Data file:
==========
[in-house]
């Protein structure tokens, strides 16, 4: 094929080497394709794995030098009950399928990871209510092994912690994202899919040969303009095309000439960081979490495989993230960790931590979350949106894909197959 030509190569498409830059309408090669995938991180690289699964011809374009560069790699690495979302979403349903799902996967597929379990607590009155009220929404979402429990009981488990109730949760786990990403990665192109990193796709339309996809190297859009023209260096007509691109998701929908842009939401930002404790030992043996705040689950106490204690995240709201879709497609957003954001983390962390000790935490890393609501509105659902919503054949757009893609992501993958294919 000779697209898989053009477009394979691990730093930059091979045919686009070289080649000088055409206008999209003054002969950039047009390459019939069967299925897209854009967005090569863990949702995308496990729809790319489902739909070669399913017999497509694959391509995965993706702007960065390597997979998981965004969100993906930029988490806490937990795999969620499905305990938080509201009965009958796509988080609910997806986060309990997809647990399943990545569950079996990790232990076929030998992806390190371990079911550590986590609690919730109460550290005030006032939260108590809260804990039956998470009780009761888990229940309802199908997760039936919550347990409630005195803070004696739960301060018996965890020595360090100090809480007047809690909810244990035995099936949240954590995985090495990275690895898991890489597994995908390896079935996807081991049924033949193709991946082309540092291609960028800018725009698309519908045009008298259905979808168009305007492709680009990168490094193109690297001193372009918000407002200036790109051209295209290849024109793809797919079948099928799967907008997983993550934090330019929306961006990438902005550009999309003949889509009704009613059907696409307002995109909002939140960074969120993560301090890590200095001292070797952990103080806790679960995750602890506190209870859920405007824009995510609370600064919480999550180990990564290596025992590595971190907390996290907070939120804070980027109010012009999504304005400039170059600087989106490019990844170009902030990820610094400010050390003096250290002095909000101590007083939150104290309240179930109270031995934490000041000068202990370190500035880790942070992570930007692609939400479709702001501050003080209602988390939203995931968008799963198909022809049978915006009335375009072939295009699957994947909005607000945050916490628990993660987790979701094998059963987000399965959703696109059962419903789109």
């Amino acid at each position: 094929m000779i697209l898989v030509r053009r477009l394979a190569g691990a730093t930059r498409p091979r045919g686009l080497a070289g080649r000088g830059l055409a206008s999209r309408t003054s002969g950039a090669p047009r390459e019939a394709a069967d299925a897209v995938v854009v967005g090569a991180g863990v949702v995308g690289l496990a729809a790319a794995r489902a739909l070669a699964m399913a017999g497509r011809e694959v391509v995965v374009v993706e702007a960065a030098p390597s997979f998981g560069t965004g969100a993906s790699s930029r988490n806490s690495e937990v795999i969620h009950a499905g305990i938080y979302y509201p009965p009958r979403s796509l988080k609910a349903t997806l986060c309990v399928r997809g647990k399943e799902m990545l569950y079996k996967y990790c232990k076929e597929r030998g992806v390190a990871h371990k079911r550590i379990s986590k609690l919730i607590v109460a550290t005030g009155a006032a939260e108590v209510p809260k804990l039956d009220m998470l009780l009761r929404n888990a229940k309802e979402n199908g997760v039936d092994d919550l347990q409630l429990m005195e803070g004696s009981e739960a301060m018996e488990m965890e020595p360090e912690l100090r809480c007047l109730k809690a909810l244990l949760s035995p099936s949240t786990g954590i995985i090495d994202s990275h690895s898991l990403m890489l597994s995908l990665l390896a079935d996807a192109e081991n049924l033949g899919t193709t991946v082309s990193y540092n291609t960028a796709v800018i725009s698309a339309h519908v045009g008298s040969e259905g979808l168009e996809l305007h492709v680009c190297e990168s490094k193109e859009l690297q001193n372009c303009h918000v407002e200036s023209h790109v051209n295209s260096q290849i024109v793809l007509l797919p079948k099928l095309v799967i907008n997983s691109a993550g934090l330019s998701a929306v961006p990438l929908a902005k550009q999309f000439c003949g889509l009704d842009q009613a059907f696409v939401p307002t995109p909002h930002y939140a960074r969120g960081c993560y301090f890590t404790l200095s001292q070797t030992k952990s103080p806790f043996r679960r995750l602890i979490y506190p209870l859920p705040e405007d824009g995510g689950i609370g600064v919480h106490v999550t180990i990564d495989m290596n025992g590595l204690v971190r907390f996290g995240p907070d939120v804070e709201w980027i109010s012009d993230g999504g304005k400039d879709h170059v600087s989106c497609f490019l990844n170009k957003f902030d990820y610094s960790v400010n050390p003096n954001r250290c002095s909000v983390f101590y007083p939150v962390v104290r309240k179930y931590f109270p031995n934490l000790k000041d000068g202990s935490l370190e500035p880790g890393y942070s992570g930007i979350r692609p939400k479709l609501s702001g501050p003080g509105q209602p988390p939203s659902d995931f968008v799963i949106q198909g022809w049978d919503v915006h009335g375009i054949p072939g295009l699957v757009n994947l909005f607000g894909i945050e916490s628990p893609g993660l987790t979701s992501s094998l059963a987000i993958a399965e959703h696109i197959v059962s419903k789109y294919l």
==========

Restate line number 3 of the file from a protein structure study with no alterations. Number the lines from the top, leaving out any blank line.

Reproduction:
């Amino acid at each position: 094929m000779i697209l898989v030509r053009r477009l394979a190569g691990a730093t930059r498409p091979r045919g686009l080497a070289g080649r000088g830059l055409a206008s999209r309408t003054s002969g950039a090669p047009r390459e019939a394709a069967d299925a897209v995938v854009v967005g090569a991180g863990v949702v995308g690289l496990a729809a790319a794995r489902a739909l070669a699964m399913a017999g497509r011809e694959v391509v995965v374009v993706e702007a960065a030098p390597s997979f998981g560069t965004g969100a993906s790699s930029r988490n806490s690495e937990v795999i969620h009950a499905g305990i938080y979302y509201p009965p009958r979403s796509l988080k609910a349903t997806l986060c309990v399928r997809g647990k399943e799902m990545l569950y079996k996967y990790c232990k076929e597929r030998g992806v390190a990871h371990k079911r550590i379990s986590k609690l919730i607590v109460a550290t005030g009155a006032a939260e108590v209510p809260k804990l039956d009220m998470l009780l009761r929404n888990a229940k309802e979402n199908g997760v039936d092994d919550l347990q409630l429990m005195e803070g004696s009981e739960a301060m018996e488990m965890e020595p360090e912690l100090r809480c007047l109730k809690a909810l244990l949760s035995p099936s949240t786990g954590i995985i090495d994202s990275h690895s898991l990403m890489l597994s995908l990665l390896a079935d996807a192109e081991n049924l033949g899919t193709t991946v082309s990193y540092n291609t960028a796709v800018i725009s698309a339309h519908v045009g008298s040969e259905g979808l168009e996809l305007h492709v680009c190297e990168s490094k193109e859009l690297q001193n372009c303009h918000v407002e200036s023209h790109v051209n295209s260096q290849i024109v793809l007509l797919p079948k099928l095309v799967i907008n997983s691109a993550g934090l330019s998701a929306v961006p990438l929908a902005k550009q999309f000439c003949g889509l009704d842009q009613a059907f696409v939401p307002t995109p909002h930002y939140a960074r969120g960081c993560y301090f890590t404790l200095s001292q070797t030992k952990s103080p806790f043996r679960r995750l602890i979490y506190p209870l859920p705040e405007d824009g995510g689950i609370g600064v919480h106490v999550t180990i990564d495989m290596n025992g590595l204690v971190r907390f996290g995240p907070d939120v804070e709201w980027i109010s012009d993230g999504g304005k400039d879709h170059v600087s989106c497609f490019l990844n170009k957003f902030d990820y610094s960790v400010n050390p003096n954001r250290c002095s909000v983390f101590y007083p939150v962390v104290r309240k179930y931590f109270p031995n934490l000790k000041d000068g202990s935490l370190e500035p880790g890393y942070s992570g930007i979350r692609p939400k479709l609501s702001g501050p003080g509105q209602p988390p939203s659902d995931f968008v799963i949106q198909g022809w049978d919503v915006h009335g375009i054949p072939g295009l699957v757009n994947l909005f607000g894909i945050e916490s628990p893609g993660l987790t979701s992501s094998l059963a987000i993958a399965e959703h696109i197959v059962s419903k789109y294919l």